The situation for Boulez is more complex, because he aims violence at or derives it from restraints he has consciously espoused for his art. His musical material is chosen/generated for its ability to create explosive situations. Artaud may have ridiculed this nearly sado-masochistic approach to composition since he claims "the dessication of language accompanies its limitation."
For Boulez, exclusive emphasis on musical constraints becomes a risk. Yet, most of his compositional actions have a negative or destructive impact, usually on the very forms he has constructed. Declaration is almost simultaneous with erasure or explosion. While unremarkable in itself, this violent exteriority of composition seems to be a reasonable reaction to the stolid documentarity of most "revolutionary," manifesto-style works. At best Boulez's synthetic-destructive poetics may allow a certain type of musical thought to survive- one which continually seeks new forms and must shatter all the old ones to reduce the clutter.
Since the general fate of manifestos is to be negated or denounced by a subsequent decree, Boulez may be protecting the historical reception of his precious few declarations by ensuring that they performatively blow themselves up. Thus, "bad boy" destructive methods may have lent Boulez some of the self-perpetuating qualities of a patriarch. The inexorable moment came when serialism was declared dead (or never alive) by its self-appointed historical successors. For the new conquerors sorting through the rubble of supposedly arid intellectualism, a fully armed bomb might command a certain type of respect.

Notes to "Serialism of Cruelty"

1) Eco, Umberto. The Open Work. Cambridge: Harvard University Press, 1989, pg. 220.

2) Hayman, Ronald. Artaud and After. London: Oxford University Press, 1977, pg. 144.

3) Artaud, Antonin. The Theater and its Double. New York: Grove Press, 1958, pg. 114.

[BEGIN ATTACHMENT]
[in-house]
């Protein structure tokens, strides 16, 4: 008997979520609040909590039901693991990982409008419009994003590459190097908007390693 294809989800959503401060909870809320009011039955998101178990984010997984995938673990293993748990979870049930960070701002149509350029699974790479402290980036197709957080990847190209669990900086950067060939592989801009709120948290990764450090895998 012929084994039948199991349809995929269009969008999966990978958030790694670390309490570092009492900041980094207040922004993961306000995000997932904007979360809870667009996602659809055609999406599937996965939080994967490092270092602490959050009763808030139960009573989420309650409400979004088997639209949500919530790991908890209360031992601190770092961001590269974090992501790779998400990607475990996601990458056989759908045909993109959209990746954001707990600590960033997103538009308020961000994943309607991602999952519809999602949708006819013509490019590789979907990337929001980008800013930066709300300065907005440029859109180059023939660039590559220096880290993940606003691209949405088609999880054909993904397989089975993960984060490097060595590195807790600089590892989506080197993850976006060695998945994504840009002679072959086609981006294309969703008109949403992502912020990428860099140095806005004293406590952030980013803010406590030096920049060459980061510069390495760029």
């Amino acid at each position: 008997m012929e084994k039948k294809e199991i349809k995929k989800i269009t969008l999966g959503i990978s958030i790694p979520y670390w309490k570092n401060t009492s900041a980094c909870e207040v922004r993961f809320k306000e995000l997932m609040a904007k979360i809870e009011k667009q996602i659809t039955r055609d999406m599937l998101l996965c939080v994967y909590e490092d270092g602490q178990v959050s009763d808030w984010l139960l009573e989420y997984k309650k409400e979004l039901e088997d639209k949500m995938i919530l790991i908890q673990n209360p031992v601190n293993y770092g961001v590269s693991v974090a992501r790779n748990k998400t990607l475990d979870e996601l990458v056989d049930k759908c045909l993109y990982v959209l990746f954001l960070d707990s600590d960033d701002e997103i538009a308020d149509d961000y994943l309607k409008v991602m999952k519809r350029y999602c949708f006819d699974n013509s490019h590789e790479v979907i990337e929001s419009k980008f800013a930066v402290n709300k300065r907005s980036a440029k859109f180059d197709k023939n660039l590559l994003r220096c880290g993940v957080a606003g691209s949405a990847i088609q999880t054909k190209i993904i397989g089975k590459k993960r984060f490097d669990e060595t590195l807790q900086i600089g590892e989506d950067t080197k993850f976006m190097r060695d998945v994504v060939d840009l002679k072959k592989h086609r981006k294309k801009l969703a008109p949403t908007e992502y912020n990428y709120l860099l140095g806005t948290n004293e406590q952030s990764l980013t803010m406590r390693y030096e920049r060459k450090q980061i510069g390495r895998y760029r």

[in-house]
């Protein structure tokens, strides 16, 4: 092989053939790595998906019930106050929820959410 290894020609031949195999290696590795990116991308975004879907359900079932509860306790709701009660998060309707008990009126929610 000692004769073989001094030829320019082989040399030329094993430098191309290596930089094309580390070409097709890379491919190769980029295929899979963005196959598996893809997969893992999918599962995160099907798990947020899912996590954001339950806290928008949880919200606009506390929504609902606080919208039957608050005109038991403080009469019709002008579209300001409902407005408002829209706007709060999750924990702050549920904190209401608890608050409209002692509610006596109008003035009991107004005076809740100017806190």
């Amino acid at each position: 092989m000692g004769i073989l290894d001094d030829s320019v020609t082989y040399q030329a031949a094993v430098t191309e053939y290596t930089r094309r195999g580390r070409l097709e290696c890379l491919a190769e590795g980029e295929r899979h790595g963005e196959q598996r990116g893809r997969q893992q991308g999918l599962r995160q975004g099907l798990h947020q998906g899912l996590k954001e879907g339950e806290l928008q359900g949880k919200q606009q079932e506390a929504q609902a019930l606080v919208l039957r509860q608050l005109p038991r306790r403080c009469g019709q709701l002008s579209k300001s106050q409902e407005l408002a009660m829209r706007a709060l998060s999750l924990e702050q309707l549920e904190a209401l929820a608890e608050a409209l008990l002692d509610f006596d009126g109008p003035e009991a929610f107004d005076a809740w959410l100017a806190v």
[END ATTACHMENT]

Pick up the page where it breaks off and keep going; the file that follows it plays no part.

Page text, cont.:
4) Hayman, op. cit., pp. 89-90.

5) Artaud, op. cit., pg. 129.

6) ibid, pg. 130.

7) ibid, pp. 90-91.

8) The phrase "Rien, sinon un beau Pèse-Nerfs" (translated as "a fine nerve meter") is from Artaud's quasi-poem "Toute l'écriture..." printed in . New York: Vintage Books, 1984. Edited by Paul Auster.

9) In what may be an arbitrary and cruel decision, the author excludes the two published items of the Troisième Sonate considering it a torso in light of Boulez's projected five movement compositional plan. The short solo piano work Incises, written for the 1995 Umberto Micheli piano competition was not available at the time of writing, nor is it immediately applicable to the historical period (1945-65) discussed.- A. I.

10) Auster, ed., op. cit., pg. 267.

11) Artaud, op. cit., pg. 13.

12) In the poem-like text , "Il me manque," Artaud addresses his opponents, "literary" people, admonishing, "For the mind is more reptilian than you yourselves, messieurs, it slips away snakelike, to the point where it damages our language, I mean it leaves it in suspense." Printed in Auster, op. cit., pg. 261.

13) ibid, pg. 75.

14) Boulez, Pierre. Relevés d'apprenti. Oxford: Clarendon Press, 1991, pg. 189.

15) Artaud, op. cit., pg. 114.

16) Boulez ,Relevés, pg. 190.

17) This seems unfair, since Artaud describes his concept of "cruelty" as signifying "rigor, implacable intention and decision, irreversible and absolute determination." Yet he qualifies that "there is no cruelty without consciousness and the application of consciousness." (Theater and its Double, pp. 101-02) Perhaps this is to be understood that an automatic process, though determined, cannot wield cruelty.

18) Ligeti, György. "Decision and Automatism in Structures Ia." In Die Reihe, vol. V. London: Universal Edition, 1959, pp. 55-57.

19) Auster, op. cit., pg. 255.

20) Koblyakov, Lev. Pierre Boulez: a world of harmony. New York: Harwood Academic Publishers, 1990, pp. 3-7.

21) Auster, op. cit., pg. 255.

22) ibid, pg. 8.

23) ibid, pg. 13. "Furthermore, when we speak the word 'life,' it must be understood we are not referring to life as we know it from its surface of fact, but to that fragile, fluctuating center which forms never reach."